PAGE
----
Class, culture, and downward mobility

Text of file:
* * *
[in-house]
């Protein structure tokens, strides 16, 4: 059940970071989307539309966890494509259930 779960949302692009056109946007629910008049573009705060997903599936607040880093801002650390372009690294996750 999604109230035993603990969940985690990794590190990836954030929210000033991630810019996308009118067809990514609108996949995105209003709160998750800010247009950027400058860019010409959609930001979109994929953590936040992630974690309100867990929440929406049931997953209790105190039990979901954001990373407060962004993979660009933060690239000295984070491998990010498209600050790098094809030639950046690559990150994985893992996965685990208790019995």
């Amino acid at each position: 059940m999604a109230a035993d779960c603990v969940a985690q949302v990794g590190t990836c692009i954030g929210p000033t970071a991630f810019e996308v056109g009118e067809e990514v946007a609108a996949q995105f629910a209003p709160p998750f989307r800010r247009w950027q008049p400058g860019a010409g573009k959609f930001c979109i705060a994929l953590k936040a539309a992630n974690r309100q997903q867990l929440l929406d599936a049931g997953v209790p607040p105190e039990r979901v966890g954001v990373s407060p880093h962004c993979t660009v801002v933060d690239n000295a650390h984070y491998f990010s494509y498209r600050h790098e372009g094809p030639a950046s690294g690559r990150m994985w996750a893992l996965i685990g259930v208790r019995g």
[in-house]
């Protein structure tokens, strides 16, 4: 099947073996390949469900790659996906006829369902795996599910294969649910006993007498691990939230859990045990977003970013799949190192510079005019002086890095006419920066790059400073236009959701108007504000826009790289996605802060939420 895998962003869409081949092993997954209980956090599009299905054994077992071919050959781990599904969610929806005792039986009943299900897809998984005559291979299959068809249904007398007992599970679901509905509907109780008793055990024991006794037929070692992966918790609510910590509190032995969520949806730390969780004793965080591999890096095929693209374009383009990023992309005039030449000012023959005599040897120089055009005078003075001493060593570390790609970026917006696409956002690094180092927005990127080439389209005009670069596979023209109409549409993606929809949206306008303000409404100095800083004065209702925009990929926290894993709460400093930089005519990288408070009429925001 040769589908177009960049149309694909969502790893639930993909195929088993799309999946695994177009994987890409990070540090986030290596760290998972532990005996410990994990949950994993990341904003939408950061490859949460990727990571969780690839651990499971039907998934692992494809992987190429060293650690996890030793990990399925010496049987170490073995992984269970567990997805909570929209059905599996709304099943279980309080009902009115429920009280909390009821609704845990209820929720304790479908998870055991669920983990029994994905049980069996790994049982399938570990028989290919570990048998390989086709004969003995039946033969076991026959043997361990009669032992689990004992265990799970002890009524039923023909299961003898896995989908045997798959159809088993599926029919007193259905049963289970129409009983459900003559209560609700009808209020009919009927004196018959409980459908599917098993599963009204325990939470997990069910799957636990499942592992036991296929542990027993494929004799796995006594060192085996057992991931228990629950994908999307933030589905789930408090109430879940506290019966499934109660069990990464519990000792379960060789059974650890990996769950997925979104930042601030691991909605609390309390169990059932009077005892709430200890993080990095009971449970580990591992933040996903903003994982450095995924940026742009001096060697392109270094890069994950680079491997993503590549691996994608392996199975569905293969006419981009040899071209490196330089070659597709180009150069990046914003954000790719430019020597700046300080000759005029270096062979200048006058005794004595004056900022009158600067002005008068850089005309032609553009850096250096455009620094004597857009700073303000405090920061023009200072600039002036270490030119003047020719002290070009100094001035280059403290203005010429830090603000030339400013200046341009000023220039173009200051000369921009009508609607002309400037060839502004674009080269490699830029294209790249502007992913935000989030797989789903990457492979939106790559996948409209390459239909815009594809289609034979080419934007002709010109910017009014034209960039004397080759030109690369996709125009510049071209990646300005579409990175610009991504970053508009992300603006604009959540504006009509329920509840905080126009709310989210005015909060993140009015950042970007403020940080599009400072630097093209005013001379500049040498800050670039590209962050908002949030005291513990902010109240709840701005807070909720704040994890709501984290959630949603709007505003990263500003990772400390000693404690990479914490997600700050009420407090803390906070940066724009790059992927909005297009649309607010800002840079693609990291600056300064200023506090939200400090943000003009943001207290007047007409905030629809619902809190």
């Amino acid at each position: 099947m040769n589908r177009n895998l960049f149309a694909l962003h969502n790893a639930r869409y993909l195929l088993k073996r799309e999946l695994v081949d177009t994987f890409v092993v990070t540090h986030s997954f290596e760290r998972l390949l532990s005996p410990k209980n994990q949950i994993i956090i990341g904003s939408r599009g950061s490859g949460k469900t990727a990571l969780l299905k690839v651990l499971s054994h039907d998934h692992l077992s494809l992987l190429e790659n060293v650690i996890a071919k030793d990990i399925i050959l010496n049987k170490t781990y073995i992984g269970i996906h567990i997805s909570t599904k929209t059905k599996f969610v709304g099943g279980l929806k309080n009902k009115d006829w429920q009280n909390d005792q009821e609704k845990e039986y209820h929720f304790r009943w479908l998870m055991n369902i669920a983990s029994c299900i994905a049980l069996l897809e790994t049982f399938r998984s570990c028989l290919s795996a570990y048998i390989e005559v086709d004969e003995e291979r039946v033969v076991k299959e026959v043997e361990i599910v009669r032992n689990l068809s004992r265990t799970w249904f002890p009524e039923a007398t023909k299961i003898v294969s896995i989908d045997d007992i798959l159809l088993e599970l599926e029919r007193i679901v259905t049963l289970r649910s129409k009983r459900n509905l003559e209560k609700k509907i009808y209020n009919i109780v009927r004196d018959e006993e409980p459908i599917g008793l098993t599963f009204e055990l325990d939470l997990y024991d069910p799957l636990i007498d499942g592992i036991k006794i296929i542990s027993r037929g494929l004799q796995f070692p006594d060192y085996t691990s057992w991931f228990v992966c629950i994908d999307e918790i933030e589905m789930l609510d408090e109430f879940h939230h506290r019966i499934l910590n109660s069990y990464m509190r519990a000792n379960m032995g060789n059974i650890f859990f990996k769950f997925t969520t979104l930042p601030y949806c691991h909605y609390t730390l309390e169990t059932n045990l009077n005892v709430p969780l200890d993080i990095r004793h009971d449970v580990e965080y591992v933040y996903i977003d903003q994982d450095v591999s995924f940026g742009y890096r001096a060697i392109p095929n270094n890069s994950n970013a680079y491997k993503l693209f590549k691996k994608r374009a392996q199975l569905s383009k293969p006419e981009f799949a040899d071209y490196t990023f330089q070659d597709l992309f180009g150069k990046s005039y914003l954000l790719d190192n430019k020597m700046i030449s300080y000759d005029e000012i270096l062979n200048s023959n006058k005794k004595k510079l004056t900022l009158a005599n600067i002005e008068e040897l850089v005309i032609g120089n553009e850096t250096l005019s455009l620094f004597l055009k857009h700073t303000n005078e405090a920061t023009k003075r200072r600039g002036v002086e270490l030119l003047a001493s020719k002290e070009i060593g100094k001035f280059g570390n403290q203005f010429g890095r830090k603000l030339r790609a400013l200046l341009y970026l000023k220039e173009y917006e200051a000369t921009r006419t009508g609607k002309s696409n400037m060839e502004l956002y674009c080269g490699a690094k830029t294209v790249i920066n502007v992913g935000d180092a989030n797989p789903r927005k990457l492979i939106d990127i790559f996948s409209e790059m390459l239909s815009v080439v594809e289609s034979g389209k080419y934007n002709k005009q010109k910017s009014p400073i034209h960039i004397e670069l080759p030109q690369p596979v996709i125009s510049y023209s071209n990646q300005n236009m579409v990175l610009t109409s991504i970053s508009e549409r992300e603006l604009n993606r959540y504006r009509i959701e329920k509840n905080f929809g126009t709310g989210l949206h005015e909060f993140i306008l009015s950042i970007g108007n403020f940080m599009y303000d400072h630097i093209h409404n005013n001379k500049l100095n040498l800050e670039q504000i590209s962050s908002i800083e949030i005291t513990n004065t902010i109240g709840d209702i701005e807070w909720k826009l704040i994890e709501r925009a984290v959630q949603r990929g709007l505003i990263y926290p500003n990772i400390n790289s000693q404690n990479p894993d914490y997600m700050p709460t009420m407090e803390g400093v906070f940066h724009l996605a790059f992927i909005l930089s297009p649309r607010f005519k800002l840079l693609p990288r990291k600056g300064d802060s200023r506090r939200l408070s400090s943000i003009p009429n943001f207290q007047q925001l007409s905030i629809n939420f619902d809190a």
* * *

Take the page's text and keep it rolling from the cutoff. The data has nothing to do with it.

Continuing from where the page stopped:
The study of class and cultureis predominately the study of class reproduction, not also downward mobility. This article maintains that sociologists do not see the cultural mechanisms associated with downward mobility because we share three collective blinders. First, we under-emphasize the ways that middle-class cultural practices are mismatched with the practices that institutions reward. Second, we over-emphasize the utility of middle-class cultural practices for their class reproduction. We do this as we focus on youths’ cultural practices within institutions, ignoring that not all youth enter institutions associated with class reproduction. Third, we assume that the dominant cultural practices of each class keeps youth in their original social class. In doing so, we do not consider that middle-class actors avoid downward mobility by adopting the dominant practices of the working-class. Using interview data from the National Study of Youth and Religion, this article shows how removing these blinders can help us understand how culture relates to downward mobility. It does so by revisiting Lareau's theory of how entitlement and constraint relate to class reproduction.
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